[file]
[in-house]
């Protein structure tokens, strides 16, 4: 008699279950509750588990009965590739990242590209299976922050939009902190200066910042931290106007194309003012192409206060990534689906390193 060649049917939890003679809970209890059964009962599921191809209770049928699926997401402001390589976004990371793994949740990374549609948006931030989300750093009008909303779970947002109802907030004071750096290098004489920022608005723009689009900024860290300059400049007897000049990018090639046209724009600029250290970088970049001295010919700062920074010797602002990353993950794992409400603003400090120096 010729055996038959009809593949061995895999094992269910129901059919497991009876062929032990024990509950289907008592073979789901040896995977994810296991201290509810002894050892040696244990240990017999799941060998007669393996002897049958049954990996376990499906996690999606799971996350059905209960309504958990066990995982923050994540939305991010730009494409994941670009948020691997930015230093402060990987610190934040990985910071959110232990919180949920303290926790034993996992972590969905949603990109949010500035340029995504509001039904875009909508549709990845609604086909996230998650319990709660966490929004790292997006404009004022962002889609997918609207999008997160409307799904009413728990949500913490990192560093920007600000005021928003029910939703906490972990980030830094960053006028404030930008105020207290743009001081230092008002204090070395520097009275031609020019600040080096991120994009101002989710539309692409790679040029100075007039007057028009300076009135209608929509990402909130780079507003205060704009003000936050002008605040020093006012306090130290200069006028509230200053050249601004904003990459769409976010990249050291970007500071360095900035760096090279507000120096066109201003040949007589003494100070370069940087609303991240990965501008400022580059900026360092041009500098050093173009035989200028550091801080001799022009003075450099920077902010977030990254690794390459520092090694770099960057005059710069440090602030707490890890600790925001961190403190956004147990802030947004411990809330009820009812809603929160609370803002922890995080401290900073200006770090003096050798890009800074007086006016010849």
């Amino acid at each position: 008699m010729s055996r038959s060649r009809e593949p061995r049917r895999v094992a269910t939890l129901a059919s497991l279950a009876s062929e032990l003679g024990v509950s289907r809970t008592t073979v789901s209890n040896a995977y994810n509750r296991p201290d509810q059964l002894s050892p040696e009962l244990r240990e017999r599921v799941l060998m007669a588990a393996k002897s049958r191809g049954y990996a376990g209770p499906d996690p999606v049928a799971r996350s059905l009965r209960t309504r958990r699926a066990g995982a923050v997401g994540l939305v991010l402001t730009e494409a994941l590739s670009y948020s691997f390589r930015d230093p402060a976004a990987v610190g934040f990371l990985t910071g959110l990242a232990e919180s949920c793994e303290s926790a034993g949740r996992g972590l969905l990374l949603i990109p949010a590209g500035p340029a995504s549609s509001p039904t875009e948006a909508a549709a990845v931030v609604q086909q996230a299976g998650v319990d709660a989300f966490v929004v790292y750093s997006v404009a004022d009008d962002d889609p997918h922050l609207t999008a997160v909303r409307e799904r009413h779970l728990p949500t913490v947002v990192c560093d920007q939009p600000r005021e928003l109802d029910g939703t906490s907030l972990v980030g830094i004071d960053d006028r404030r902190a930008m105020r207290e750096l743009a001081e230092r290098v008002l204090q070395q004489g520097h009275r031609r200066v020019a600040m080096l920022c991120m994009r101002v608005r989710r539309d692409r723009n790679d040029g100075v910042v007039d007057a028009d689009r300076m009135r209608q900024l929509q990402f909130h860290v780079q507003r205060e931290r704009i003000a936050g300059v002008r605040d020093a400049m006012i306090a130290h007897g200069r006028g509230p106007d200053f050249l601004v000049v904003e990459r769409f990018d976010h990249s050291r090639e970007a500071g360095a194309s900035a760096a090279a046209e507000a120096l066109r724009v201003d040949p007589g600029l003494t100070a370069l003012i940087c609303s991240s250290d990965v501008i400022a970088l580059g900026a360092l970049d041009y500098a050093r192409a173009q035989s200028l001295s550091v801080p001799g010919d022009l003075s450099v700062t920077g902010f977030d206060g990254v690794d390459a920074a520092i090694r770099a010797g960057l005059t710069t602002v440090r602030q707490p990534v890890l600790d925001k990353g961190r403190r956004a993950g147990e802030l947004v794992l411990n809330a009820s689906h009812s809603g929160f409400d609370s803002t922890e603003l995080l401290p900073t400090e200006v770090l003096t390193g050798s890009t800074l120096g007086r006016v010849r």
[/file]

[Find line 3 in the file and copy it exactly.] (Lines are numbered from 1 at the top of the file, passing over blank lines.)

């Amino acid at each position: 008699m010729s055996r038959s060649r009809e593949p061995r049917r895999v094992a269910t939890l129901a059919s497991l279950a009876s062929e032990l003679g024990v509950s289907r809970t008592t073979v789901s209890n040896a995977y994810n509750r296991p201290d509810q059964l002894s050892p040696e009962l244990r240990e017999r599921v799941l060998m007669a588990a393996k002897s049958r191809g049954y990996a376990g209770p499906d996690p999606v049928a799971r996350s059905l009965r209960t309504r958990r699926a066990g995982a923050v997401g994540l939305v991010l402001t730009e494409a994941l590739s670009y948020s691997f390589r930015d230093p402060a976004a990987v610190g934040f990371l990985t910071g959110l990242a232990e919180s949920c793994e303290s926790a034993g949740r996992g972590l969905l990374l949603i990109p949010a590209g500035p340029a995504s549609s509001p039904t875009e948006a909508a549709a990845v931030v609604q086909q996230a299976g998650v319990d709660a989300f966490v929004v790292y750093s997006v404009a004022d009008d962002d889609p997918h922050l609207t999008a997160v909303r409307e799904r009413h779970l728990p949500t913490v947002v990192c560093d920007q939009p600000r005021e928003l109802d029910g939703t906490s907030l972990v980030g830094i004071d960053d006028r404030r902190a930008m105020r207290e750096l743009a001081e230092r290098v008002l204090q070395q004489g520097h009275r031609r200066v020019a600040m080096l920022c991120m994009r101002v608005r989710r539309d692409r723009n790679d040029g100075v910042v007039d007057a028009d689009r300076m009135r209608q900024l929509q990402f909130h860290v780079q507003r205060e931290r704009i003000a936050g300059v002008r605040d020093a400049m006012i306090a130290h007897g200069r006028g509230p106007d200053f050249l601004v000049v904003e990459r769409f990018d976010h990249s050291r090639e970007a500071g360095a194309s900035a760096a090279a046209e507000a120096l066109r724009v201003d040949p007589g600029l003494t100070a370069l003012i940087c609303s991240s250290d990965v501008i400022a970088l580059g900026a360092l970049d041009y500098a050093r192409a173009q035989s200028l001295s550091v801080p001799g010919d022009l003075s450099v700062t920077g902010f977030d206060g990254v690794d390459a920074a520092i090694r770099a010797g960057l005059t710069t602002v440090r602030q707490p990534v890890l600790d925001k990353g961190r403190r956004a993950g147990e802030l947004v794992l411990n809330a009820s689906h009812s809603g929160f409400d609370s803002t922890e603003l995080l401290p900073t400090e200006v770090l003096t390193g050798s890009t800074l120096g007086r006016v010849r």